Trina Thompson earned her information technology from Monroe College in April.

With an IT degree, Thompson expected to quickly find a job. She didn’t so now she’s filed suit against the school, telling the New York Post, “They have not tried hard enough to help me.”

Thompson claims her school didn’t provide her with the leads and career advice it promised and is now seeking to recoup the $70,000 she spent on tuition.

I applaud her boldness, but she’s not getting her money back. And to be fair no one ought to rely solely on the school to find a job.

You should never place all your eggs in one basket, and as one reader points out, now is the time for people to start thinking smarter and more realistically about college and their futures.

---

“Hi Michael,

I'm ambivalent towards the emphasis on higher education in our culture. While it's true that college graduates tend to have higher incomes than non-college graduates, in my opinion, this does not justify the social tidal wave that mindlessly sweeps high school students into the university system. I believe that people go to college with the belief that despite whatever debt they earn a degree offers a pretty secure means of becoming successful.

This is a great collective deception, of course as success is different for everyone and won't be found in a textbook or by doing AP practice tests over and over again. Even if someone defines success financially – as so many people do without realizing it – a college degree doesn't guarantee a decent salary. But this shouldn't come as a tremendous shock; graduating from college also doesn't guarantee any person that he or she will be married, or have good health, or anything else that college is statistically associated with.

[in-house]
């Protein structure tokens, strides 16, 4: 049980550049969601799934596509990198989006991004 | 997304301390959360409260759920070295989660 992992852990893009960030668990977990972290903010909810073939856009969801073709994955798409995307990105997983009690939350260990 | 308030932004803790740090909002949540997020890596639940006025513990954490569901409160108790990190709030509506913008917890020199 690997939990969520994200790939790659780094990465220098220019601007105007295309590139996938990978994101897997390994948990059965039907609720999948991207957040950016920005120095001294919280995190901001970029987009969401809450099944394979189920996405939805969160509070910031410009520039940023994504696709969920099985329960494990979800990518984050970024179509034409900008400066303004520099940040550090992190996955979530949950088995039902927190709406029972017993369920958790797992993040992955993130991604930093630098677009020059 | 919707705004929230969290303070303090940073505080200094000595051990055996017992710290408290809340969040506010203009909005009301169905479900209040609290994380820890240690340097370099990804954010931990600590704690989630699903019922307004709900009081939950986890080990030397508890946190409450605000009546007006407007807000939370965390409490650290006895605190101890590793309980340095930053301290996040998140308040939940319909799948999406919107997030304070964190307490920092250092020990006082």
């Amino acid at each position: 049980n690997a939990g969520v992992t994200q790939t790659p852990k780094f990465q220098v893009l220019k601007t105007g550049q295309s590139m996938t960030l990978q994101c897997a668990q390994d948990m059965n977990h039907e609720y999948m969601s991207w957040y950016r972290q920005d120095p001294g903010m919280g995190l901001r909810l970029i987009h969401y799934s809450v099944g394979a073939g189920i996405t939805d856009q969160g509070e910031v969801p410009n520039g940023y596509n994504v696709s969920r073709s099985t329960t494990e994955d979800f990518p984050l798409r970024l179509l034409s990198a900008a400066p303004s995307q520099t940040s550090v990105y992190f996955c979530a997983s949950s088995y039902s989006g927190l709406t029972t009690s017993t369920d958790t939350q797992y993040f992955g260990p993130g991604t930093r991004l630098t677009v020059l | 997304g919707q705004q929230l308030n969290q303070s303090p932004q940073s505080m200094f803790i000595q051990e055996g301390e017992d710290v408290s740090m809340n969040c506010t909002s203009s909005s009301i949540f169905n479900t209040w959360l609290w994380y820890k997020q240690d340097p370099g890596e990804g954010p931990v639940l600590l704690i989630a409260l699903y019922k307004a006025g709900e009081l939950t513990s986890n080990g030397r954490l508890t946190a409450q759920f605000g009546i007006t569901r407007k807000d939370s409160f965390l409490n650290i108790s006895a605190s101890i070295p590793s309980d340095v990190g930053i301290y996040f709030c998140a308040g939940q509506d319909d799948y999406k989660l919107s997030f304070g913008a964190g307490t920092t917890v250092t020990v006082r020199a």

I think the other reason college allures young people is the prestige that it affords its graduates. A degree implies that a person has attained some level of competence in a field, has completed a widely expected social development milestone, and has been deemed culturally acceptable by some large body of other people. It's a standardized certificate of social validation, but in the great cosmic scheme of things, it’s little else.

High school students should be encouraged early on to nurture their passions and talents, and think carefully about what they'd like to do with their time on this Earth. This is the hardest part of the entire problem, but just because it's hard doesn't mean it can be safely ignored.

If the path involves college as a necessity, then a student can take the plunge with no regrets. I would also urge students to have worked out a "Plan B" and a "Plan C." As a rule, I would urge a student not to go to college unless they've gotten to the point where they are so motivated they could just burst into show tunes.

Life is ridiculously short, and it's nothing short of tragic to live in a self-inflicted misery.”

Elizabeth

---

So are you ready to sue your school, too, or do you agree with Elizabeth about giving younger people a new perspective about school?

Leave your comments below and share your recession stories with me at therecessiondiaries@gmail.com

Michael Arceneaux hails from Houston, lives in Harlem and praises Beyoncé’s name wherever he goes. Follow him on Twitter.

Like The Root on Facebook. Follow us on Twitter.